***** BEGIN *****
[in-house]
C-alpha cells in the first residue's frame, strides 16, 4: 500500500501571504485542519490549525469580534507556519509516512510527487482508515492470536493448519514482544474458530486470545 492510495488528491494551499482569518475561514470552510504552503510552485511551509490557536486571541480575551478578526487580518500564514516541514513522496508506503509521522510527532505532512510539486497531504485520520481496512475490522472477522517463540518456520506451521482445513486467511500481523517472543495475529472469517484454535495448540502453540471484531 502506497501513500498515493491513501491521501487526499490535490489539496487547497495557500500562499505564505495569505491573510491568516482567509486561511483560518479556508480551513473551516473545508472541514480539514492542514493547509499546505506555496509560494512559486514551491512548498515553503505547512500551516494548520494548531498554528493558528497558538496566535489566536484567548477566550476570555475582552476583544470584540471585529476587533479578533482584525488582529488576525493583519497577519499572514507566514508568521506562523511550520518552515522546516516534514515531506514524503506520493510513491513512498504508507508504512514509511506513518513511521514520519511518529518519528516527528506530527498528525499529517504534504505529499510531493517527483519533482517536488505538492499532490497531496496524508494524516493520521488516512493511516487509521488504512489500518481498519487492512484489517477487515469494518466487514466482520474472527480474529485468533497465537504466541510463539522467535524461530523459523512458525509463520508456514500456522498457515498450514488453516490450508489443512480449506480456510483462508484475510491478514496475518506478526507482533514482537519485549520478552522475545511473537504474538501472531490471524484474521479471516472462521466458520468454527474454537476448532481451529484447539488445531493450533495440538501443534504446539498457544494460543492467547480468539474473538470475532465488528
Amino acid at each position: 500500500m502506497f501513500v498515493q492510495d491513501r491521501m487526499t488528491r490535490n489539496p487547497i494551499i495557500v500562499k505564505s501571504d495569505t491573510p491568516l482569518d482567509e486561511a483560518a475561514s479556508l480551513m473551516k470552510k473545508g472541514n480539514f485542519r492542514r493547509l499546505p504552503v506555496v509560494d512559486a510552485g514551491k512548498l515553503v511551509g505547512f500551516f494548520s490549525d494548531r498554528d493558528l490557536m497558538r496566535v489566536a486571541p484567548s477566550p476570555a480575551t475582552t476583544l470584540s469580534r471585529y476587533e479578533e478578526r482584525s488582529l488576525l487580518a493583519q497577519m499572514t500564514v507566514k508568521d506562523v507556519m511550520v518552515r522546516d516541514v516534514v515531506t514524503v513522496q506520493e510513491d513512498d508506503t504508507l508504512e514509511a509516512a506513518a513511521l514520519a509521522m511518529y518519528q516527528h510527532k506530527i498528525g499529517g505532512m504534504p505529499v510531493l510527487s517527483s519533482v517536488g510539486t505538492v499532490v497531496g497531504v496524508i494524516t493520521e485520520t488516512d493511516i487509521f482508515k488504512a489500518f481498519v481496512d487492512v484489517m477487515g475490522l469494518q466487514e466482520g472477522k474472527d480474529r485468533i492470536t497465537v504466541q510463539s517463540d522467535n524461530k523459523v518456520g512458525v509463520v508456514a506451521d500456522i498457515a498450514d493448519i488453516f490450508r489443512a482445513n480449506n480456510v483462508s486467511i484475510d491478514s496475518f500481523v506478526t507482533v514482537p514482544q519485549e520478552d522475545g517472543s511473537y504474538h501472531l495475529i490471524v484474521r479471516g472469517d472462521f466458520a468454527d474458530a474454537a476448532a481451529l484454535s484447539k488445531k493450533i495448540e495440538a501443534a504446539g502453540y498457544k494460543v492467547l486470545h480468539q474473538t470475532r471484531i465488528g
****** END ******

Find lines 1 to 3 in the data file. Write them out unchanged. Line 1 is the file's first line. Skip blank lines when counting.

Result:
[in-house]
C-alpha cells in the first residue's frame, strides 16, 4: 500500500501571504485542519490549525469580534507556519509516512510527487482508515492470536493448519514482544474458530486470545 492510495488528491494551499482569518475561514470552510504552503510552485511551509490557536486571541480575551478578526487580518500564514516541514513522496508506503509521522510527532505532512510539486497531504485520520481496512475490522472477522517463540518456520506451521482445513486467511500481523517472543495475529472469517484454535495448540502453540471484531 502506497501513500498515493491513501491521501487526499490535490489539496487547497495557500500562499505564505495569505491573510491568516482567509486561511483560518479556508480551513473551516473545508472541514480539514492542514493547509499546505506555496509560494512559486514551491512548498515553503505547512500551516494548520494548531498554528493558528497558538496566535489566536484567548477566550476570555475582552476583544470584540471585529476587533479578533482584525488582529488576525493583519497577519499572514507566514508568521506562523511550520518552515522546516516534514515531506514524503506520493510513491513512498504508507508504512514509511506513518513511521514520519511518529518519528516527528506530527498528525499529517504534504505529499510531493517527483519533482517536488505538492499532490497531496496524508494524516493520521488516512493511516487509521488504512489500518481498519487492512484489517477487515469494518466487514466482520474472527480474529485468533497465537504466541510463539522467535524461530523459523512458525509463520508456514500456522498457515498450514488453516490450508489443512480449506480456510483462508484475510491478514496475518506478526507482533514482537519485549520478552522475545511473537504474538501472531490471524484474521479471516472462521466458520468454527474454537476448532481451529484447539488445531493450533495440538501443534504446539498457544494460543492467547480468539474473538470475532465488528
Amino acid at each position: 500500500m502506497f501513500v498515493q492510495d491513501r491521501m487526499t488528491r490535490n489539496p487547497i494551499i495557500v500562499k505564505s501571504d495569505t491573510p491568516l482569518d482567509e486561511a483560518a475561514s479556508l480551513m473551516k470552510k473545508g472541514n480539514f485542519r492542514r493547509l499546505p504552503v506555496v509560494d512559486a510552485g514551491k512548498l515553503v511551509g505547512f500551516f494548520s490549525d494548531r498554528d493558528l490557536m497558538r496566535v489566536a486571541p484567548s477566550p476570555a480575551t475582552t476583544l470584540s469580534r471585529y476587533e479578533e478578526r482584525s488582529l488576525l487580518a493583519q497577519m499572514t500564514v507566514k508568521d506562523v507556519m511550520v518552515r522546516d516541514v516534514v515531506t514524503v513522496q506520493e510513491d513512498d508506503t504508507l508504512e514509511a509516512a506513518a513511521l514520519a509521522m511518529y518519528q516527528h510527532k506530527i498528525g499529517g505532512m504534504p505529499v510531493l510527487s517527483s519533482v517536488g510539486t505538492v499532490v497531496g497531504v496524508i494524516t493520521e485520520t488516512d493511516i487509521f482508515k488504512a489500518f481498519v481496512d487492512v484489517m477487515g475490522l469494518q466487514e466482520g472477522k474472527d480474529r485468533i492470536t497465537v504466541q510463539s517463540d522467535n524461530k523459523v518456520g512458525v509463520v508456514a506451521d500456522i498457515a498450514d493448519i488453516f490450508r489443512a482445513n480449506n480456510v483462508s486467511i484475510d491478514s496475518f500481523v506478526t507482533v514482537p514482544q519485549e520478552d522475545g517472543s511473537y504474538h501472531l495475529i490471524v484474521r479471516g472469517d472462521f466458520a468454527d474458530a474454537a476448532a481451529l484454535s484447539k488445531k493450533i495448540e495440538a501443534a504446539g502453540y498457544k494460543v492467547l486470545h480468539q474473538t470475532r471484531i465488528g